A Midwife for Kwong Women

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Bonté cradled the lifeless form of her firstborn in her arms, tears streaming down her face. How, she wondered, had it come to this? Healthy and strong at birth, her son’s struggle for life came to a sudden end after only five weeks.

For centuries Kwong tradition has dictated that a mother empty her breasts of life-giving colostrum for the first three days of an infant’s life, nourishing the baby instead with contaminated water. Bonté did only as her mother and a hundred generations of Kwong women had done before her, and the result was predictable — diarrhea and death.

This is the plight of Kwong women. Enslaved to centuries of tradition and cut off from most educational opportunities, they present an exceptional challenge to Mark and Diane Vanderkooi’s efforts over 20 years to see the Kingdom of God implanted in the womb of Kwong culture.

The centerpiece of every Kwong woman’s life is childbearing. During her lifetime, most Kwong women will bear 8 or 10 children. Of these, several typically die in infancy. It is a rare day in a Kwong woman’s life that she is not either pregnant, nursing, or mourning. Yet perhaps no other facet of Kwong culture is so riddled with the lies of tradition as that of childbearing – the purging of colostrum being but one example. Unfortunately, this entire aspect of a woman’s life is beyond the competence and time constraints of the Vanderkooi’s to address.

This is why the Vanderkoois are looking for a midwife who is willing to join them in the village of Chageen to help Diane break the shackles of tradition which enslave these women in such a major part of their lives. The goal is not merely to provide medical care, but to complement and catalyze Diane’s efforts to see the beauty and goodness of the gospel penetrate the hearts and minds of Kwong women, and to bring them into the  freedom of Christ.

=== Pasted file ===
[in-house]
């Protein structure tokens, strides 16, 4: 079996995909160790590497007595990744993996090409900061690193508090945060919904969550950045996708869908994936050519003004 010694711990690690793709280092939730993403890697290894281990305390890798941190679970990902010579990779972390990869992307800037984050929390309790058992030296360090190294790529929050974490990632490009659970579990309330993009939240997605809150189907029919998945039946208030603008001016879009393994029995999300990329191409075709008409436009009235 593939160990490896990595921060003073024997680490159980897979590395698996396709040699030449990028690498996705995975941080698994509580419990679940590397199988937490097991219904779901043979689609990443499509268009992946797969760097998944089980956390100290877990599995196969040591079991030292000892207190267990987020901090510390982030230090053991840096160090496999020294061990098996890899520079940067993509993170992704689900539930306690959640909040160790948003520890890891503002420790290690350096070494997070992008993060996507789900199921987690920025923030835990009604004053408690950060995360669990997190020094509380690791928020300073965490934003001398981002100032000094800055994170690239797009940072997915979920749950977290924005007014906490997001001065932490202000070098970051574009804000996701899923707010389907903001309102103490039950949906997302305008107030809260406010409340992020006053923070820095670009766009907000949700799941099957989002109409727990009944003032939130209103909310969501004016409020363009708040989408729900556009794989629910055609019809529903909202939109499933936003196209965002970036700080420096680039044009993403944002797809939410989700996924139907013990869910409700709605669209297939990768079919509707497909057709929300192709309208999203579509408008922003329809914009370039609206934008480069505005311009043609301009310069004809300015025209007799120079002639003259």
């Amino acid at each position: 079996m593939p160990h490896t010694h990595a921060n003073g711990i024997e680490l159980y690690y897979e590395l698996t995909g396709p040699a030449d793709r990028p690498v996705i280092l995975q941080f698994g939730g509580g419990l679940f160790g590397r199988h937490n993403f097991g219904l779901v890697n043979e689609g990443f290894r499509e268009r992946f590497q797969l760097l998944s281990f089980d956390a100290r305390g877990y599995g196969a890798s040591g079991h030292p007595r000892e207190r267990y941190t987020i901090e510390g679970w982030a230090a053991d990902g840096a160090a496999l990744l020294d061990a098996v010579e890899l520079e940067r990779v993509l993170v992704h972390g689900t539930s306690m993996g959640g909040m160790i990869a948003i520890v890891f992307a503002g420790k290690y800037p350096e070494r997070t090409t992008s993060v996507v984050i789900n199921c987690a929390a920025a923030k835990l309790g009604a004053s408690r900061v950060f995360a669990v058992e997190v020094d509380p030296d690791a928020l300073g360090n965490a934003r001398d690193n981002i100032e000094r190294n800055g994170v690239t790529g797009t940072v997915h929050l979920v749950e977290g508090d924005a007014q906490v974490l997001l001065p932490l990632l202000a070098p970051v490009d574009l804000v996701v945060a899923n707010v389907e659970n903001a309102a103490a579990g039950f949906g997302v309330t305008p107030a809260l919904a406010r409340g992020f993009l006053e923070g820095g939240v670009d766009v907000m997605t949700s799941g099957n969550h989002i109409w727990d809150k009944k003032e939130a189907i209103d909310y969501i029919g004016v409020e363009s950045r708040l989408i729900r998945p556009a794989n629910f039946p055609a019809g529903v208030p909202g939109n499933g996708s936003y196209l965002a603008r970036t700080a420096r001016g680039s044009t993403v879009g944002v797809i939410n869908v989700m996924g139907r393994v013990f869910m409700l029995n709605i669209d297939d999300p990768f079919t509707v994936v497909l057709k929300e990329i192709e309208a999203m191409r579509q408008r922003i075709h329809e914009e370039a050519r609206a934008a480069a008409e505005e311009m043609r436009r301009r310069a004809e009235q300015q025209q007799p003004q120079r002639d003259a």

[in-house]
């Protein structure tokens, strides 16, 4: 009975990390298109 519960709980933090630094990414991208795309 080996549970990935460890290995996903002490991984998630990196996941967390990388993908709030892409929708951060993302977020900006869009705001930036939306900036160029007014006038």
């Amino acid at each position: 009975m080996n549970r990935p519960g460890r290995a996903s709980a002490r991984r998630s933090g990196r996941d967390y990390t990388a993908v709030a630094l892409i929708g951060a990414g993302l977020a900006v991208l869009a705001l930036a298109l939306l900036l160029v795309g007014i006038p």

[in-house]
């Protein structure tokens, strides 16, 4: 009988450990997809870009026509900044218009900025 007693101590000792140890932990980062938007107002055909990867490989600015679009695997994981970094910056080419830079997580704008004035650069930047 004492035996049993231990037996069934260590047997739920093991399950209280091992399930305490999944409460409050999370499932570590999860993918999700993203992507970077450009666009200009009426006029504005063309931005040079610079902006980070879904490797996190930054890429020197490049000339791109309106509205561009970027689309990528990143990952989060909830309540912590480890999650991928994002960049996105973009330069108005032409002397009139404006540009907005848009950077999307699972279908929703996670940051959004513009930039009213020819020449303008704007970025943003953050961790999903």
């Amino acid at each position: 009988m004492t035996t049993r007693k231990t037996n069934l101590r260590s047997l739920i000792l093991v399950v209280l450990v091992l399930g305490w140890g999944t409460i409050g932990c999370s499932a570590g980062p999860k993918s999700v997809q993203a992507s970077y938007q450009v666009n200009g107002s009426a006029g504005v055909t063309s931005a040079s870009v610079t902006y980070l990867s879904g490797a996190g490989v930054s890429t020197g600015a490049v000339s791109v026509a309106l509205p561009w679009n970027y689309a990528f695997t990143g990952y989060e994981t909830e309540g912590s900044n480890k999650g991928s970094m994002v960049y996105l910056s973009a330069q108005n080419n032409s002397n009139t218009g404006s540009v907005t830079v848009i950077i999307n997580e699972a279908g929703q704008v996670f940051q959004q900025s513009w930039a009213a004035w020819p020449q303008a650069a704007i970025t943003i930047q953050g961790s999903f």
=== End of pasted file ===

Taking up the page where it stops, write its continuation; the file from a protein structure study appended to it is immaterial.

Such a ministry would entail, obviously enough, the delivery of babies at our medical center in Chageen, the training of local midwives, as well as the implementation of programs of prenatal and postnatal care. Additionally, and more importantly, it would involve the development of a program of preventive women’s health in conjunction with Diane’s teaching ministry and our small FM radio station.

Prerequisites to such a ministry include appropriate medical credentials, fluency in French (1 year in France or Quebec), and acceptance by one of the sending agencies listed on the back of this brochure.

Do be advised that while an initial short-term trip is advisable, this is really a long-term opportunity. It takes many years to win the confidence of a people, and even longer to see the destructive traditions which enslave them begin to change.


If your husband is gifted in languages, or radio, or teaching there are numerous opportunities for ministry among the Kwong. If he is gifted in working with children, you are precisely what we are looking for in a couple. (See the twin of this brochure with our appeal for someone to work with a new generation of Kwong children.)

Other medical professionals?

While it has not been our intention to establish a full-service medical facility at Chageen, we are always open to anyone considering work here – both long term and short term. Do contact us if you have an interest in this regard.  

If you believe the Lord might be leading you into this ministry, study the rest of this website to get a better overall picture of the work, and then contact us at the email address at the bottom of this page. 

Send mail to The_Vanderkoois@yahoo.com with questions or comments about this web site.
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Last modified: August 12, 2014